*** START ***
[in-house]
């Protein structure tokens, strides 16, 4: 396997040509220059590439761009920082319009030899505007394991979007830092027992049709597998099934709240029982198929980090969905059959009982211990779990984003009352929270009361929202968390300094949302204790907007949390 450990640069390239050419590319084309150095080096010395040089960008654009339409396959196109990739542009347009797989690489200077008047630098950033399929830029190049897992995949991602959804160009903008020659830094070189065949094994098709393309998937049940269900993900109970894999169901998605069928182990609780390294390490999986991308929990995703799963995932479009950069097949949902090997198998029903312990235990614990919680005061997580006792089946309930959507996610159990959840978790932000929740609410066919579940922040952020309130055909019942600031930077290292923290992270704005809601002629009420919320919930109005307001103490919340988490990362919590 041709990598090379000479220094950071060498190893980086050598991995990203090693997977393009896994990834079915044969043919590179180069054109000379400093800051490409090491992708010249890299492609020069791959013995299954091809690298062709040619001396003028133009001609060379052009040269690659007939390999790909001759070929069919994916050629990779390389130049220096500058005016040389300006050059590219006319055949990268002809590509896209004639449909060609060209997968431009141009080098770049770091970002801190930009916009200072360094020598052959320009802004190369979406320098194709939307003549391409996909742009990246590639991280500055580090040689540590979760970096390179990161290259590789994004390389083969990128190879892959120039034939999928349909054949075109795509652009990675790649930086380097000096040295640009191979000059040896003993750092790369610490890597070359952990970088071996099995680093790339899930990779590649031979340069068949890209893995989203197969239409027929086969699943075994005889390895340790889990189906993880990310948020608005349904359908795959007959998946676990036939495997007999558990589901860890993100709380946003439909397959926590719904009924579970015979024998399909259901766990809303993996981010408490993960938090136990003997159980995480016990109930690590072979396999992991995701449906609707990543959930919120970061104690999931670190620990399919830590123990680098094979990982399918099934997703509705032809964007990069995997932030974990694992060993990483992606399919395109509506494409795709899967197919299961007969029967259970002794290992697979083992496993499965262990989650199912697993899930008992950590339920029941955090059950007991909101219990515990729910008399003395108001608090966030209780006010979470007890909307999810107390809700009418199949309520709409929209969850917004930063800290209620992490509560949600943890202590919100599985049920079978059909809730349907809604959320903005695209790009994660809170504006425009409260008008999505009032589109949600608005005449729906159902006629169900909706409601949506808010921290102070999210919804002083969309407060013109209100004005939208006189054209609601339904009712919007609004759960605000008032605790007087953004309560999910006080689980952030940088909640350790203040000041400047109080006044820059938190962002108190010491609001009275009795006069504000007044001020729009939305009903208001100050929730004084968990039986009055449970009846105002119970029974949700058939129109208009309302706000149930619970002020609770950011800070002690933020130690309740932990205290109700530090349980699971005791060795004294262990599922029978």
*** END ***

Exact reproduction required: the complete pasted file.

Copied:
[in-house]
């Protein structure tokens, strides 16, 4: 396997040509220059590439761009920082319009030899505007394991979007830092027992049709597998099934709240029982198929980090969905059959009982211990779990984003009352929270009361929202968390300094949302204790907007949390 450990640069390239050419590319084309150095080096010395040089960008654009339409396959196109990739542009347009797989690489200077008047630098950033399929830029190049897992995949991602959804160009903008020659830094070189065949094994098709393309998937049940269900993900109970894999169901998605069928182990609780390294390490999986991308929990995703799963995932479009950069097949949902090997198998029903312990235990614990919680005061997580006792089946309930959507996610159990959840978790932000929740609410066919579940922040952020309130055909019942600031930077290292923290992270704005809601002629009420919320919930109005307001103490919340988490990362919590 041709990598090379000479220094950071060498190893980086050598991995990203090693997977393009896994990834079915044969043919590179180069054109000379400093800051490409090491992708010249890299492609020069791959013995299954091809690298062709040619001396003028133009001609060379052009040269690659007939390999790909001759070929069919994916050629990779390389130049220096500058005016040389300006050059590219006319055949990268002809590509896209004639449909060609060209997968431009141009080098770049770091970002801190930009916009200072360094020598052959320009802004190369979406320098194709939307003549391409996909742009990246590639991280500055580090040689540590979760970096390179990161290259590789994004390389083969990128190879892959120039034939999928349909054949075109795509652009990675790649930086380097000096040295640009191979000059040896003993750092790369610490890597070359952990970088071996099995680093790339899930990779590649031979340069068949890209893995989203197969239409027929086969699943075994005889390895340790889990189906993880990310948020608005349904359908795959007959998946676990036939495997007999558990589901860890993100709380946003439909397959926590719904009924579970015979024998399909259901766990809303993996981010408490993960938090136990003997159980995480016990109930690590072979396999992991995701449906609707990543959930919120970061104690999931670190620990399919830590123990680098094979990982399918099934997703509705032809964007990069995997932030974990694992060993990483992606399919395109509506494409795709899967197919299961007969029967259970002794290992697979083992496993499965262990989650199912697993899930008992950590339920029941955090059950007991909101219990515990729910008399003395108001608090966030209780006010979470007890909307999810107390809700009418199949309520709409929209969850917004930063800290209620992490509560949600943890202590919100599985049920079978059909809730349907809604959320903005695209790009994660809170504006425009409260008008999505009032589109949600608005005449729906159902006629169900909706409601949506808010921290102070999210919804002083969309407060013109209100004005939208006189054209609601339904009712919007609004759960605000008032605790007087953004309560999910006080689980952030940088909640350790203040000041400047109080006044820059938190962002108190010491609001009275009795006069504000007044001020729009939305009903208001100050929730004084968990039986009055449970009846105002119970029974949700058939129109208009309302706000149930619970002020609770950011800070002690933020130690309740932990205290109700530090349980699971005791060795004294262990599922029978």